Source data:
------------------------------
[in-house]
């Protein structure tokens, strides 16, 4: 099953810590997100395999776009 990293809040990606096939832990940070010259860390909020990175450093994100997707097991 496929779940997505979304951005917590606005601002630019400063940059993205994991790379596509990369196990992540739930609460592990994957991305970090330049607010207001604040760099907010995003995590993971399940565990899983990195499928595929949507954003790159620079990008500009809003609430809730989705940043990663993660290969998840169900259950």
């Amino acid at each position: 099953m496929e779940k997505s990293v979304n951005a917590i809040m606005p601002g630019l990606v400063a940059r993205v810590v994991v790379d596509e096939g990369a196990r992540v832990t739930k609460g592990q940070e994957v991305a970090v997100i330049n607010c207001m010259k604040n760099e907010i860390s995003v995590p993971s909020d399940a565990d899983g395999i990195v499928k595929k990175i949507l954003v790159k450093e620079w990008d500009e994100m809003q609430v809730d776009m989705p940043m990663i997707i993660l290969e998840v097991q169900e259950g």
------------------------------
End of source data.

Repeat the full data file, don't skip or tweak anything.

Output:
[in-house]
């Protein structure tokens, strides 16, 4: 099953810590997100395999776009 990293809040990606096939832990940070010259860390909020990175450093994100997707097991 496929779940997505979304951005917590606005601002630019400063940059993205994991790379596509990369196990992540739930609460592990994957991305970090330049607010207001604040760099907010995003995590993971399940565990899983990195499928595929949507954003790159620079990008500009809003609430809730989705940043990663993660290969998840169900259950």
């Amino acid at each position: 099953m496929e779940k997505s990293v979304n951005a917590i809040m606005p601002g630019l990606v400063a940059r993205v810590v994991v790379d596509e096939g990369a196990r992540v832990t739930k609460g592990q940070e994957v991305a970090v997100i330049n607010c207001m010259k604040n760099e907010i860390s995003v995590p993971s909020d399940a565990d899983g395999i990195v499928k595929k990175i949507l954003v790159k450093e620079w990008d500009e994100m809003q609430v809730d776009m989705p940043m990663i997707i993660l290969e998840v097991q169900e259950g």